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21.12.09

The rationality of going to the Brunce Springsteen concer

Tom Schaller proposes two analogies to highlight the respective irrationalities of progressive opponents and supporters of passing the US Senate's current health care bill. I can't comment on the applicability of these analogies to the health care debate, but I think his interpretation of the two allegedly analogous scenarios is too quick to cry irrationality.

Here's scenario one:

Let’s say you have a front-row ticket to a Bruce Springsteen concert, for which you paid $200, but on the night of the show a scalper outside the venue offers you $1,000 for it. You love Bruce, but you also need a new laptop, so you sell it. Then, walking toward the parking lot, you spot another front-row ticket on the ground. Nobody is around to claim it, so you head back toward the arena, where the same scalper again offers you $1,000 for the second ticket. Do you sell it or go to the show?

From a purely rational choice standpoint, you should sell again. Moments earlier, you valued a front-row ticket less than $1,000. (In fact, you paid $200 for the first ticket, so you actually valued it less than $800.) To value an identical ticket, mere moments later, more than $1,000 is irrational, right? Yet, many people would go to the show with that second ticket: It’s a "freebie," you still love Bruce, and something about having already profited $800 from the previous sale makes the second $1,000 offer seem less attractive.


I see nothing inherently irrational about selling the first ticket but keeping the second. Schaller notes that the reason you accepted the scalper's first offer is that you needed a new laptop. You can get a decent laptop for around $800. And most people only need one laptop. So it makes perfect sense that, now that your laptop needs are met, even $1000 is no longer worth giving up the concert for. That's the perfectly understandable "something about having already profited $800" that Schaller seems befuddled by.

Here's scenario two:

You're on a game show and the host offers you a choice of a guaranteed $500 in cash or a 50/50 chance to win $1,200. The expected value of the first option is $500, whereas the expected value of the second is $600 (half $1,200), meaning the latter is more preferable. Yet people typically opt for the guaranteed payout: They prefer a "bird in hand" instead of two—or in this case, 2.4—in the bush, so to speak. But again, taking the cash in hand is technically the less "rational" option.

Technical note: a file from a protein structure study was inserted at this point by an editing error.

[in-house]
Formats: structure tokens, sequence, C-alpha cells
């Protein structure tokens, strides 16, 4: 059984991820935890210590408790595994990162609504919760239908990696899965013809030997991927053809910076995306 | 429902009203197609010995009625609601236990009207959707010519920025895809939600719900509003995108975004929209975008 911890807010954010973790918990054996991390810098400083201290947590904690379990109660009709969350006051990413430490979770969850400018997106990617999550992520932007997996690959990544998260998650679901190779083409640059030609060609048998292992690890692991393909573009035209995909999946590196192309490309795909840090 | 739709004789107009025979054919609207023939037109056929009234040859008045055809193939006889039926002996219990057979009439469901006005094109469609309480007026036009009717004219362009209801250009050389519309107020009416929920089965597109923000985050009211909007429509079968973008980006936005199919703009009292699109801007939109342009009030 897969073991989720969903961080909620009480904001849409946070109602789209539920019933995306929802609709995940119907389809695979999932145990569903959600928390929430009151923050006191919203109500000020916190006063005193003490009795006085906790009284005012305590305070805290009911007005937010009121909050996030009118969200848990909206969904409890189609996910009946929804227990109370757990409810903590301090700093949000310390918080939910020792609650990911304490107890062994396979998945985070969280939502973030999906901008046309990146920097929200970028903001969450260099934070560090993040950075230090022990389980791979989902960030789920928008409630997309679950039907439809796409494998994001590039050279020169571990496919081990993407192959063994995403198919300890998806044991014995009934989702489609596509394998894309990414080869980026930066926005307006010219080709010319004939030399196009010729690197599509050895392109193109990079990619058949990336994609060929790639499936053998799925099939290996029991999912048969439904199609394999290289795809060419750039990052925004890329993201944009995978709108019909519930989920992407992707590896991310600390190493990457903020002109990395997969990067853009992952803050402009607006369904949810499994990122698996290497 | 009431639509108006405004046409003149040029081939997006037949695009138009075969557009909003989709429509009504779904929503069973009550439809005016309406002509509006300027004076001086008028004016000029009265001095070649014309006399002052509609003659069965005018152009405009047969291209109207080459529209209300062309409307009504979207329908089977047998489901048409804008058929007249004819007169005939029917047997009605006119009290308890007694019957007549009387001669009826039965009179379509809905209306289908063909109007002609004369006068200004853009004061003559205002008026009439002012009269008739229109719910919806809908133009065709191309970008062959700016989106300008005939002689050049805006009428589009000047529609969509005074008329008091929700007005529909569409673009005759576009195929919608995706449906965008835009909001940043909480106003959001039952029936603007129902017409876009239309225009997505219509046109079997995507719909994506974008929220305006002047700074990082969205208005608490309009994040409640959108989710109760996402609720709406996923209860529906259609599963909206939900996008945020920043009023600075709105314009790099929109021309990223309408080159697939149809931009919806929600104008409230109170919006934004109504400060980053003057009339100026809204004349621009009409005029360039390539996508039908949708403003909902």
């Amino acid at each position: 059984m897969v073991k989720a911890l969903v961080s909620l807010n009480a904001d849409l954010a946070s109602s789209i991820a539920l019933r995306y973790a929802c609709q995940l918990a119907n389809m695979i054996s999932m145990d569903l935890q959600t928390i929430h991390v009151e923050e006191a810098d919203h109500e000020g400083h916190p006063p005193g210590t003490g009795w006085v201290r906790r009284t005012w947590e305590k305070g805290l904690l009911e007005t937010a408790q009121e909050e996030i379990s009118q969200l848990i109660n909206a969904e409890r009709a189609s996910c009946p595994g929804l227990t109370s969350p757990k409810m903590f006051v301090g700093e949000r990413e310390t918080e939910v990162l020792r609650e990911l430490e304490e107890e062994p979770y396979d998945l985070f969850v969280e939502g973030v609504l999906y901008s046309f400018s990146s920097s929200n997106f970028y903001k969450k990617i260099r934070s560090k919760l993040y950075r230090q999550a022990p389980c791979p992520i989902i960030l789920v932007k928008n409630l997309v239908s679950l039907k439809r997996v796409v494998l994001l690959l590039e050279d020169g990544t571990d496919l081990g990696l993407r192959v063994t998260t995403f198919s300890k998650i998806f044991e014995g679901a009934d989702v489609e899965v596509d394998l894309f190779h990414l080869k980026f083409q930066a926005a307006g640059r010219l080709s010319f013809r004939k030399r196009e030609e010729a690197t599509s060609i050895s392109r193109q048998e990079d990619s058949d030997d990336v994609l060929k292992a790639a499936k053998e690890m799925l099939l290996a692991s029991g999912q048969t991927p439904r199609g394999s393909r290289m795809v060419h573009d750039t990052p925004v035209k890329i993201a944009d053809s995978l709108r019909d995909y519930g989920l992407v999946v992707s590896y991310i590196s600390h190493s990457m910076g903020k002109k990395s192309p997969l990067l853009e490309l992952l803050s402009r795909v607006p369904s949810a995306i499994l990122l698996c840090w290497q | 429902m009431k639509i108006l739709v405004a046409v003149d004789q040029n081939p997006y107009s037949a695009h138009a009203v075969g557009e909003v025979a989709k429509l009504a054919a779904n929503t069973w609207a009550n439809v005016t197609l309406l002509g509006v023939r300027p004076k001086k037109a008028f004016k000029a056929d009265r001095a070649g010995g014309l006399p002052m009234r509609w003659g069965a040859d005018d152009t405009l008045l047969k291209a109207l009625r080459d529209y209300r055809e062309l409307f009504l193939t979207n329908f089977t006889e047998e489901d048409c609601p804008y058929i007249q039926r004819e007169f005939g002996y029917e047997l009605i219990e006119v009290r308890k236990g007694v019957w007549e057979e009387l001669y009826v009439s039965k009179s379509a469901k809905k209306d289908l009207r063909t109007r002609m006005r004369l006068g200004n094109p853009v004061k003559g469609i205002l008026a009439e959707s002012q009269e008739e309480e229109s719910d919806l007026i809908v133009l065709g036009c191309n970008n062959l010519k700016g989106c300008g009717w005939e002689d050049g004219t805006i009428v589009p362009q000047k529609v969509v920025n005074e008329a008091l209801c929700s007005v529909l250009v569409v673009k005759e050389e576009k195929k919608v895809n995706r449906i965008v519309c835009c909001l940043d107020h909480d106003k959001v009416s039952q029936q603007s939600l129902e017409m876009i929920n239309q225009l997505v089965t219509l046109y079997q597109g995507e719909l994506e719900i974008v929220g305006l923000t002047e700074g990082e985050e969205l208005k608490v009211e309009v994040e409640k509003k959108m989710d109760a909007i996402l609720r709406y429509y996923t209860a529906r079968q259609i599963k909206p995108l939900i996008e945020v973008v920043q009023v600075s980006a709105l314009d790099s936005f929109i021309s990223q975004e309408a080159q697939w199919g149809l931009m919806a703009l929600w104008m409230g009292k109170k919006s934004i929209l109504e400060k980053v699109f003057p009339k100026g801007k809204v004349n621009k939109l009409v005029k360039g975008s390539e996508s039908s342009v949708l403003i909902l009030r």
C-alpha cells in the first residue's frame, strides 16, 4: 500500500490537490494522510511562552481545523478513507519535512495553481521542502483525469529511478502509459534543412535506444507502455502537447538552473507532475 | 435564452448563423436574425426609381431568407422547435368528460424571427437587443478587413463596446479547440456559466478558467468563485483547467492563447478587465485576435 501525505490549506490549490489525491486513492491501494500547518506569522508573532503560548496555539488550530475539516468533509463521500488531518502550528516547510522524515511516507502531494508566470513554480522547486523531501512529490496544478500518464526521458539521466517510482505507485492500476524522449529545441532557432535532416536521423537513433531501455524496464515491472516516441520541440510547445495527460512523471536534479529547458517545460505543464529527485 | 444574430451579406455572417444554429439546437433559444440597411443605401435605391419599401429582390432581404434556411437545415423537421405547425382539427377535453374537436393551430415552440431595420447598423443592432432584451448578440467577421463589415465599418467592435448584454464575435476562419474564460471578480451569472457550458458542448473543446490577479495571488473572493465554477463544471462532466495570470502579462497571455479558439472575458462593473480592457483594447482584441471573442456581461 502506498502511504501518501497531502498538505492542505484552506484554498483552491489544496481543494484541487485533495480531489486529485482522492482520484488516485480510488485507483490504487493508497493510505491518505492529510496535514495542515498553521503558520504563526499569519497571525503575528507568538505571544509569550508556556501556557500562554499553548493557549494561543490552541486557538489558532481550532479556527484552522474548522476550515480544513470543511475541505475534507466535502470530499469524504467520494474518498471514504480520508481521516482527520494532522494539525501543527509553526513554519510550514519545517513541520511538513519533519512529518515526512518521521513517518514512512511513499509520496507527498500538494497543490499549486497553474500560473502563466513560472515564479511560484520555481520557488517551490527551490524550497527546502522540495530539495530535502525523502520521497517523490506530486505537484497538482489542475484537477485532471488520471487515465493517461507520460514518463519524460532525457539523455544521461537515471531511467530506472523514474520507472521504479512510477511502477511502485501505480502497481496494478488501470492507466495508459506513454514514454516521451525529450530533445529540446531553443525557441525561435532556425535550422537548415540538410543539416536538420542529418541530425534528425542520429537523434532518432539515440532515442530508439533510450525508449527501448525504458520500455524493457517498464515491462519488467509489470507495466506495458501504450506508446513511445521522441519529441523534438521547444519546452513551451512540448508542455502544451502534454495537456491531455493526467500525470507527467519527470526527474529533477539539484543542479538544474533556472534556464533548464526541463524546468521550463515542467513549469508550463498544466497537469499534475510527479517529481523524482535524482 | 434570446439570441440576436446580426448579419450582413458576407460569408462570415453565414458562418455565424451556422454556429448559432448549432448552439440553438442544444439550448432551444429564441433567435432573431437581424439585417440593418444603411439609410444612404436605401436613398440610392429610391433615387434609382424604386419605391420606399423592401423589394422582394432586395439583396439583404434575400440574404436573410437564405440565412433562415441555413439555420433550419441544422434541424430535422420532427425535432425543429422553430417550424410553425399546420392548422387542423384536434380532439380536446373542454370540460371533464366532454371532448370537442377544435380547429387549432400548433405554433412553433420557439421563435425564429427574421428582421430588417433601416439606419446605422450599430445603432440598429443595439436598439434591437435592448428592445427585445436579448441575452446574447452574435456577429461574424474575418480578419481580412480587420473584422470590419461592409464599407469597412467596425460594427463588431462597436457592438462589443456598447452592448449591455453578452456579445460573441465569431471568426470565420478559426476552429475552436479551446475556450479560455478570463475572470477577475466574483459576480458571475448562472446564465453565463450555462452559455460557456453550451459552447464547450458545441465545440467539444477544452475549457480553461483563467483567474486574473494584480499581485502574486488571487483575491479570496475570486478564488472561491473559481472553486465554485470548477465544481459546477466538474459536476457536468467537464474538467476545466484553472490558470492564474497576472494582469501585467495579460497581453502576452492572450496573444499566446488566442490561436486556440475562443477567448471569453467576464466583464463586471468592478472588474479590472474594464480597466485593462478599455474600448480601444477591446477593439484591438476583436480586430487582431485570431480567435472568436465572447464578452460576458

Neither risk-seeking nor risk-avoiding are necessarily irrational when the sums involved make up a substantial portion of a person's wealth and the gamble is a one-time deal. Imagine that you learned just before going on this game show that you had no money in your bank account, and the rent -- which is $500 -- is due. What kind of fool would pass up a sure chance of avoiding eviction* for a chance at a little extra cash? On the other hand, if the rent is $1000, it would be quite irrational to take a sure thing that's less than that, even if it's greater than the expected value of the gamble (say, $800), since you can't pay part of the rent and get just part-way evicted. This is not to say that people are never irrational about risks -- after all, casinos are still in business -- but merely comparing someone's choices to the expected values of the options isn't enough to tell you when irrationality is occurring.

Both of these scenarios depend on subjecting one-off, personal decision-making to the expected utility calculations that are deemed economically rational. Consider how the calculation of the expected value of a gamble is justified in the decision-making literature -- $600 would be your average per-gamble payoff if you played the game many times. If this was the actual situation you faced, it would be quite irrational to stick with the sure thing. But in life (and certainly in health care reform) you only get to play gambles a few times at most. A similar logic applies to the concert tickets. If you knew you had the opportunity to do some bulk leveraging of cheap tickets to scalpers, it would make sense that each deal should be evaluated on equal terms. But if you're just one person with one ticket, a strategy that works in the abstract aggregate no longer matches what is really rational behavior.

I think psychology has pretty conclusively shown that humans are a deeply irrational species. I just don't think these two scenarios support that conclusion.

*We'll assume you've already exhausted your landlord's patience for extensions, installment payments, etc.

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